Supreme Court Declines to Review Case of Hawaii Pair

afscme-logoThey went down fighting to the very end.  And while nobody will question the tenacity of Gary Rodrigues and his daughter, Robin Rodrigues Sabatini, a good many might question their soundness of judgment and even mental well-being.  This past February, the U.S. Supreme Court announced that it had declined to hear their appeal.  Rodrigues, former longtime Hawaii state director of the United Public Workers, had been convicted in November 2002 by a Honolulu jury on dozens of criminal charges, including mail fraud, conspiracy, money-laundering and embezzlement in connection with the theft of about $380,000 in union funds.  Free on bail, he began serving a five-year prison sentence this past January.  His daughter, convicted on dozens of charges herself and sentenced to 46 months in prison, had laundered much of the money through her “consulting” operations.  It was an outcome neither could accept. 


If Rodrigues and Sabatini didn’t exhaust the treasury

Judge Orders Hawaii Father, Daughter to Serve Sentences

Gary Rodrigues and his daughter, Robin Rodrigues Sabatini, don’t know the meaning of the word “quit.”  In their case, that’s not such an admirable trait.  Back in 2002, the two were convicted in federal court on nearly 200 charges of criminal misconduct, including embezzlement, mail fraud and money-laundering, in connection with the disappearance of nearly $380,000 from the United Public Workers (UPW).  Rodrigues, 65, had been state director of the Honolulu-based union, an affiliate of the American Federation of State, County and Municipal Employees.  Sabatini was a union contractor.  This past June, a federal appeals court in Hawaii affirmed the decision and prison sentences.  But the pair is pulling out all the stops to avoid their fate.  Now the court is signaling that its patience is limited.


On October 31, U.S. Circuit Court Judge David A. Ezra gave the convicted pair until January 7 to begin serving their sentences, rejecting

Hawaii Boss, Daughter Lose Appeal on Fraud Convictions

afscme-logoGary Rodrigues and Robin Rodrigues Sabatini are a persistent father and daughter team.  But persistence doesn’t necessarily pay off.  And in their case, it probably shouldn’t.  Late in August the U.S. Court of Appeals, 9th Circuit, rejected a request by the pair to have a larger panel of 15 judges rehear their appeal of convictions on dozens of charges, including mail fraud, money laundering and embezzlement.  They had been accused of defrauding the 12,000-member United Public Workers, where Rodrigues had served as state director.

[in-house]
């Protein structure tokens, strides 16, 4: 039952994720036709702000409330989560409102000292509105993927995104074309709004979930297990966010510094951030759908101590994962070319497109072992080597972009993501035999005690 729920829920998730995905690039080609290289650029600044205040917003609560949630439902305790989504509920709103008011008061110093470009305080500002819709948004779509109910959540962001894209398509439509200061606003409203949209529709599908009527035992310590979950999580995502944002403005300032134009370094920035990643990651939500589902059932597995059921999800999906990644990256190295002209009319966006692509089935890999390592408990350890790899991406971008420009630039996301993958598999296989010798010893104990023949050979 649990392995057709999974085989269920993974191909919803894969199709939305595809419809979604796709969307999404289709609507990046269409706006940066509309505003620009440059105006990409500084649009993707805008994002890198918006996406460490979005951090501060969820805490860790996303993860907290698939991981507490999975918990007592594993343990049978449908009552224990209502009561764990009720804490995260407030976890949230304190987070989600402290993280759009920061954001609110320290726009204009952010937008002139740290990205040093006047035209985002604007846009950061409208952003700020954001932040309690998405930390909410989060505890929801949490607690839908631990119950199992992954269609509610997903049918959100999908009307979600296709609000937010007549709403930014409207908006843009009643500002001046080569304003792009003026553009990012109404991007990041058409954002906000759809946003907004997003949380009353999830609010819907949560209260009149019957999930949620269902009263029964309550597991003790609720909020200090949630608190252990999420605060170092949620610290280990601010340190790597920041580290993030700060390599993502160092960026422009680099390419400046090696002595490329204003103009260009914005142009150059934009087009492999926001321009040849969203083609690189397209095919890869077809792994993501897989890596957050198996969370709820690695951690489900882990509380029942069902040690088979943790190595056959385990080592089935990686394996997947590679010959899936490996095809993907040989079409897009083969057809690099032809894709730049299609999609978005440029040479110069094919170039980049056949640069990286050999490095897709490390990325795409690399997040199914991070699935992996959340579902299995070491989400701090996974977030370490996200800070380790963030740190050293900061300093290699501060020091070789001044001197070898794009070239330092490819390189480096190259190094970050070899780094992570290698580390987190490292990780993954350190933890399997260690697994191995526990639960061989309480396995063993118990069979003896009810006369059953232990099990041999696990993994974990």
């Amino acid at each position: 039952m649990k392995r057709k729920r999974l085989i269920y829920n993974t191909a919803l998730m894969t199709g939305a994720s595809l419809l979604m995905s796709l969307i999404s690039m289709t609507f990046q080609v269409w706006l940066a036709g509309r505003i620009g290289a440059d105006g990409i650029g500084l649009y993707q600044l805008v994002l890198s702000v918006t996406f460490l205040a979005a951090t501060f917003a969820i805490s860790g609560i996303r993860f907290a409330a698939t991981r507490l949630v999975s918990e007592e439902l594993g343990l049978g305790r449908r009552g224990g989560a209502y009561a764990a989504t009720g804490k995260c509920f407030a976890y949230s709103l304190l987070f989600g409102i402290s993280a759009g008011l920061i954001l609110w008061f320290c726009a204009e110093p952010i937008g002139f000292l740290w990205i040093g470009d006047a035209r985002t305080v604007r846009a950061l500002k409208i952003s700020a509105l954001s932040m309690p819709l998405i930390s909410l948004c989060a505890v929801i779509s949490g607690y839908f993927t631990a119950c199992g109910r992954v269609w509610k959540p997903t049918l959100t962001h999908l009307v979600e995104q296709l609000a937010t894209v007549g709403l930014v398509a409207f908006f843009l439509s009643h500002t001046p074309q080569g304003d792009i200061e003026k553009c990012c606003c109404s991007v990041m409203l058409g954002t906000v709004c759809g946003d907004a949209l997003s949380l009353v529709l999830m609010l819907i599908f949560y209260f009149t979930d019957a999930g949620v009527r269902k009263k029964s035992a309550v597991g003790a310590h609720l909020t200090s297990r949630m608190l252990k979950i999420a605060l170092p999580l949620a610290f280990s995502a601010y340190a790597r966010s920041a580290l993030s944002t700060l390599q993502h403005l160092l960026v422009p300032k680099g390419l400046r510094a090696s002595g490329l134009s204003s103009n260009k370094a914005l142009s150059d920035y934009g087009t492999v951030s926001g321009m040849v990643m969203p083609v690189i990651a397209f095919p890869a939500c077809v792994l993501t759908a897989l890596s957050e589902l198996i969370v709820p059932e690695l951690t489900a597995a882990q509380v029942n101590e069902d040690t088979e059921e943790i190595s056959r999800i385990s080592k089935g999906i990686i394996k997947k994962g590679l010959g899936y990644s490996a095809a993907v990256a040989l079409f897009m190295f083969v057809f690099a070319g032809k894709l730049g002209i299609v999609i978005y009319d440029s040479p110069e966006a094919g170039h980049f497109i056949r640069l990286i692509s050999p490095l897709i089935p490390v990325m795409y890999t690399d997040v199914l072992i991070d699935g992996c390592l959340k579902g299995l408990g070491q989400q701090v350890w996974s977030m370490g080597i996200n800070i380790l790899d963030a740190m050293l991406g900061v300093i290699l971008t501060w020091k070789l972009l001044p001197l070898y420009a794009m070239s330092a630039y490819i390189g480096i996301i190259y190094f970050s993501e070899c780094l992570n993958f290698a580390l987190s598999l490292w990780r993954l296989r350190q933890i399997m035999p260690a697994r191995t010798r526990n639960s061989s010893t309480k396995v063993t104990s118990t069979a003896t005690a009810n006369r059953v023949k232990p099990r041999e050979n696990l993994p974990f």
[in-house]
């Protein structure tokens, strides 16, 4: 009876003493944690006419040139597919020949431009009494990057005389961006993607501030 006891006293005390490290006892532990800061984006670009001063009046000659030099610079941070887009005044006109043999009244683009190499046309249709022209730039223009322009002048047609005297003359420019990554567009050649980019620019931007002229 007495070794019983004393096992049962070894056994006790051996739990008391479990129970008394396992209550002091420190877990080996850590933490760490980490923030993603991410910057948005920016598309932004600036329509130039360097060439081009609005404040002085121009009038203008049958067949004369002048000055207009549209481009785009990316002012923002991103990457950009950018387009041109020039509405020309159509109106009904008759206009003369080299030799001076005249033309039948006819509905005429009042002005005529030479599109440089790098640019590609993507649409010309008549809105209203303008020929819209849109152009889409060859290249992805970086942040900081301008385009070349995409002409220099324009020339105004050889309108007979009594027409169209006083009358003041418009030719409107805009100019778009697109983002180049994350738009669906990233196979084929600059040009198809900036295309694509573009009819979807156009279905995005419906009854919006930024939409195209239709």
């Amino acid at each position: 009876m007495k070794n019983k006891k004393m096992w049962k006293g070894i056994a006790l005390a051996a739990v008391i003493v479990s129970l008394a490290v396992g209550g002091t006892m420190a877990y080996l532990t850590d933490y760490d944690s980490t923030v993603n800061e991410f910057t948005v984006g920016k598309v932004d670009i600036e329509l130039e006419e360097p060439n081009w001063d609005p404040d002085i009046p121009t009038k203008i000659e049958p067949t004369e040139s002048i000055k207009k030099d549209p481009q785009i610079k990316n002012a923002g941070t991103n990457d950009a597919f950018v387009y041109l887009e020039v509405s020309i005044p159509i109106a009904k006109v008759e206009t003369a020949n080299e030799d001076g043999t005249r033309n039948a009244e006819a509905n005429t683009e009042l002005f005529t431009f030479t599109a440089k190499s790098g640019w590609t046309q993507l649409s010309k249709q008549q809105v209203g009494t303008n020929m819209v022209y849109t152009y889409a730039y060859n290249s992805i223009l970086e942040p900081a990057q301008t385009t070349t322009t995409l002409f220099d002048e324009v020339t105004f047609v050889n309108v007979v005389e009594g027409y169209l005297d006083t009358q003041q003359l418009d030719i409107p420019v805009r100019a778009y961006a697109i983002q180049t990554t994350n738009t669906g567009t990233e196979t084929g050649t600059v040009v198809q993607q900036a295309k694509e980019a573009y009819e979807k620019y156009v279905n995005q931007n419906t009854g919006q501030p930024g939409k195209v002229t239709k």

Beginning in 1992, alleged prosecutors, Rodrigues funneled union “consulting” fees into his daughter’s two companies, in return receiving nonexistent work.  The law of averages, if belatedly, caught up.  The pair eventually were caught and prosecuted.  In 2003 the father received a sentence of more than five years, while the daughter got three years and 10 months.  Both have remained free during their appeal.  That process

Federal Court Upholds Convictions of Hawaii Boss, Daughter

afscme-logoFathers have a lot to teach their offspring, and unfortunately, that includes the finer points of stealing from a labor union.  Escaping detection may be easy for a while, but if and when caught, the culprits aren’t likely to come up with too many convincing alibis.  On June 11, a federal appeals court in Hawaii belatedly upheld mail fraud, money-laundering and embezzlement convictions of a powerful state labor chieftain and his daughter.  Gary Rodrigues, former state director of the United Public Workers, an affiliate of the American Federation of State, County and Municipal Employees, had been sentenced in 2003 to more than five years in prison following his conviction the previous fall.  His daughter, Robin Rodrigues Sabatini, received a sentence of three years and 10 months for helping her father defraud the union through her consulting firms.  Each had been free while appealing their convictions.


Prosecutors alleged that Rodrigues, starting